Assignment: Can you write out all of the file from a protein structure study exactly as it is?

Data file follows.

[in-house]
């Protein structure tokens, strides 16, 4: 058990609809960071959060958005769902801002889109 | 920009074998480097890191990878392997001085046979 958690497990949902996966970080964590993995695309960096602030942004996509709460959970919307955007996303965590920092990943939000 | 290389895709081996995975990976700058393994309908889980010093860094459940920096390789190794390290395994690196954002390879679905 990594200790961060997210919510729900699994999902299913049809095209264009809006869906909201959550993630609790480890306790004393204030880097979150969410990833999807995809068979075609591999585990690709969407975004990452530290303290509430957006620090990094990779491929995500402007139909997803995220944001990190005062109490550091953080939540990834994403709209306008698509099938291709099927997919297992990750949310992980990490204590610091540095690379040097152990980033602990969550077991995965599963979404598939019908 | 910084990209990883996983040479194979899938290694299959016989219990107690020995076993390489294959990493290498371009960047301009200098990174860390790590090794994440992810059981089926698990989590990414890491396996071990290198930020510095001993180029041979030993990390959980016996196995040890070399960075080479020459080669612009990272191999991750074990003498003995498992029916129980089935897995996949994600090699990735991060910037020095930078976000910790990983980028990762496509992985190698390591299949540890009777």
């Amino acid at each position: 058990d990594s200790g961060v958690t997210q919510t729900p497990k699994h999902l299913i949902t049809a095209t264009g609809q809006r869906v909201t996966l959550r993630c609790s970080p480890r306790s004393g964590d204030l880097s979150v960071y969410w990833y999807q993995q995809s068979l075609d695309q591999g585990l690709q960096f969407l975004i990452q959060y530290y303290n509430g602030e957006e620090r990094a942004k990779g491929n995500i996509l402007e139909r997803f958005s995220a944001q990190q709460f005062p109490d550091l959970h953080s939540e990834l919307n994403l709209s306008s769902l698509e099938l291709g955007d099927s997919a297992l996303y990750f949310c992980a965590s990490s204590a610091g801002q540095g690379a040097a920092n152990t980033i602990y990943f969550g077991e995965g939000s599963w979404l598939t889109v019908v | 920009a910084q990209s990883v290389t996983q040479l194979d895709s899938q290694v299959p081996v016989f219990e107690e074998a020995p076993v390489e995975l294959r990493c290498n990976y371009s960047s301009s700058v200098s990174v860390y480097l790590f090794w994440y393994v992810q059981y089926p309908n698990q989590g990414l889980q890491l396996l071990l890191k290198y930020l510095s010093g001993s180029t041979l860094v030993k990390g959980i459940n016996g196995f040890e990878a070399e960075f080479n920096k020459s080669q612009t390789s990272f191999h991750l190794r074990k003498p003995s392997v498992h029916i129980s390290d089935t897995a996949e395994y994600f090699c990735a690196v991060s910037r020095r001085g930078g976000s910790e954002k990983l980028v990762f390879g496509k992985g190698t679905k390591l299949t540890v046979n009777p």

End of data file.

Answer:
[in-house]
């Protein structure tokens, strides 16, 4: 058990609809960071959060958005769902801002889109 | 920009074998480097890191990878392997001085046979 958690497990949902996966970080964590993995695309960096602030942004996509709460959970919307955007996303965590920092990943939000 | 290389895709081996995975990976700058393994309908889980010093860094459940920096390789190794390290395994690196954002390879679905 990594200790961060997210919510729900699994999902299913049809095209264009809006869906909201959550993630609790480890306790004393204030880097979150969410990833999807995809068979075609591999585990690709969407975004990452530290303290509430957006620090990094990779491929995500402007139909997803995220944001990190005062109490550091953080939540990834994403709209306008698509099938291709099927997919297992990750949310992980990490204590610091540095690379040097152990980033602990969550077991995965599963979404598939019908 | 910084990209990883996983040479194979899938290694299959016989219990107690020995076993390489294959990493290498371009960047301009200098990174860390790590090794994440992810059981089926698990989590990414890491396996071990290198930020510095001993180029041979030993990390959980016996196995040890070399960075080479020459080669612009990272191999991750074990003498003995498992029916129980089935897995996949994600090699990735991060910037020095930078976000910790990983980028990762496509992985190698390591299949540890009777």
């Amino acid at each position: 058990d990594s200790g961060v958690t997210q919510t729900p497990k699994h999902l299913i949902t049809a095209t264009g609809q809006r869906v909201t996966l959550r993630c609790s970080p480890r306790s004393g964590d204030l880097s979150v960071y969410w990833y999807q993995q995809s068979l075609d695309q591999g585990l690709q960096f969407l975004i990452q959060y530290y303290n509430g602030e957006e620090r990094a942004k990779g491929n995500i996509l402007e139909r997803f958005s995220a944001q990190q709460f005062p109490d550091l959970h953080s939540e990834l919307n994403l709209s306008s769902l698509e099938l291709g955007d099927s997919a297992l996303y990750f949310c992980a965590s990490s204590a610091g801002q540095g690379a040097a920092n152990t980033i602990y990943f969550g077991e995965g939000s599963w979404l598939t889109v019908v | 920009a910084q990209s990883v290389t996983q040479l194979d895709s899938q290694v299959p081996v016989f219990e107690e074998a020995p076993v390489e995975l294959r990493c290498n990976y371009s960047s301009s700058v200098s990174v860390y480097l790590f090794w994440y393994v992810q059981y089926p309908n698990q989590g990414l889980q890491l396996l071990l890191k290198y930020l510095s010093g001993s180029t041979l860094v030993k990390g959980i459940n016996g196995f040890e990878a070399e960075f080479n920096k020459s080669q612009t390789s990272f191999h991750l190794r074990k003498p003995s392997v498992h029916i129980s390290d089935t897995a996949e395994y994600f090699c990735a690196v991060s910037r020095r001085g930078g976000s910790e954002k990983l980028v990762f390879g496509k992985g190698t679905k390591l299949t540890v046979n009777p």